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Papers: 7 May 2022 - 13 May 2022

2022 May 10


Generalized sensory sensitivity is associated with comorbid pain symptoms: a replication study in women with dysmenorrhea.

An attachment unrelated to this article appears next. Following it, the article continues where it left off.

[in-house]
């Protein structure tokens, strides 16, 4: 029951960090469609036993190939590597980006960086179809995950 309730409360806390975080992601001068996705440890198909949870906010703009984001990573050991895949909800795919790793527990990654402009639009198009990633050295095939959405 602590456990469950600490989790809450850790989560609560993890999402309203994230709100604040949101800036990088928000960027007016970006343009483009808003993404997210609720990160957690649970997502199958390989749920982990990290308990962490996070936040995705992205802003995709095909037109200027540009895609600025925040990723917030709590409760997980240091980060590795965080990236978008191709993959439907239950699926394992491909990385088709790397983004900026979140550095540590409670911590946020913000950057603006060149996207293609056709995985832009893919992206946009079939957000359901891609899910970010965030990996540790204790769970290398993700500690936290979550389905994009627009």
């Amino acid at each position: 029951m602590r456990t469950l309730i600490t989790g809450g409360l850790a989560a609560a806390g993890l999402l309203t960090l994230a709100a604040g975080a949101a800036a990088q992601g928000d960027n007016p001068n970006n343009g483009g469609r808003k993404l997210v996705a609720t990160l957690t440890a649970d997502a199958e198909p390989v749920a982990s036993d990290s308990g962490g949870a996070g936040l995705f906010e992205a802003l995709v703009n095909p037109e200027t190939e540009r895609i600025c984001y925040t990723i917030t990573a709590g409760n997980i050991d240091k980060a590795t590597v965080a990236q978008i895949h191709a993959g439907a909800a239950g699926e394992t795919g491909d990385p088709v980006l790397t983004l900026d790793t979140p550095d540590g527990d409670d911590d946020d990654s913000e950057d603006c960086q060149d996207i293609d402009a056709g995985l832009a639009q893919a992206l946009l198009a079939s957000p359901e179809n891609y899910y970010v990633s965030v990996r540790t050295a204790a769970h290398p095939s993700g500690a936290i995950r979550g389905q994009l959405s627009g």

Dysmenorrhea is characterized by high rates of transition to chronic pain. In a previous study using structural equation modeling we demonstrated that several symptom domains associated with the emerging concept of nociplastic pain can be described using two symptom groups: generalized sensory sensitivity (GSS; composed of widespread pain, interceptive sensitivity, and environmental sensitivity) and SPACE (composed of unrefreshing Sleep, Pain, Affective disturbances, Cognitive issues, and reduced Energy). Here we perform a secondary cross-sectional analysis examining the same symptoms groups in a cohort of dysmenorrhea patients without a diagnosis of chronic pain. Our purpose is to determine if the same symptom patterns are apparent, and if they are associated with the presence and severity of comorbid pain. Participants were 201 women with dysmenorrhea. We replicated the hypothesized two-factor structure in this cohort (comparative fit index = .971, root mean square error of approximation =.055; 90% CI: .000, .097). GSS was associated with the severity of bladder, bowel, and overall pain in multivariable models including SPACE, patient age, and BMI (all β > .32, all p < .05). SPACE was associated with menstrual pain during NSAID use, while GSS was associated with the same in the absence of NSAID use (both p < .05). This two-factor model of symptoms appears to be replicable and valid in a cohort of women at risk for developing chronic pain conditions. These symptom groups are promising potential markers of future pain chronification and may point to patients in need of earlier or more aggressive intervention.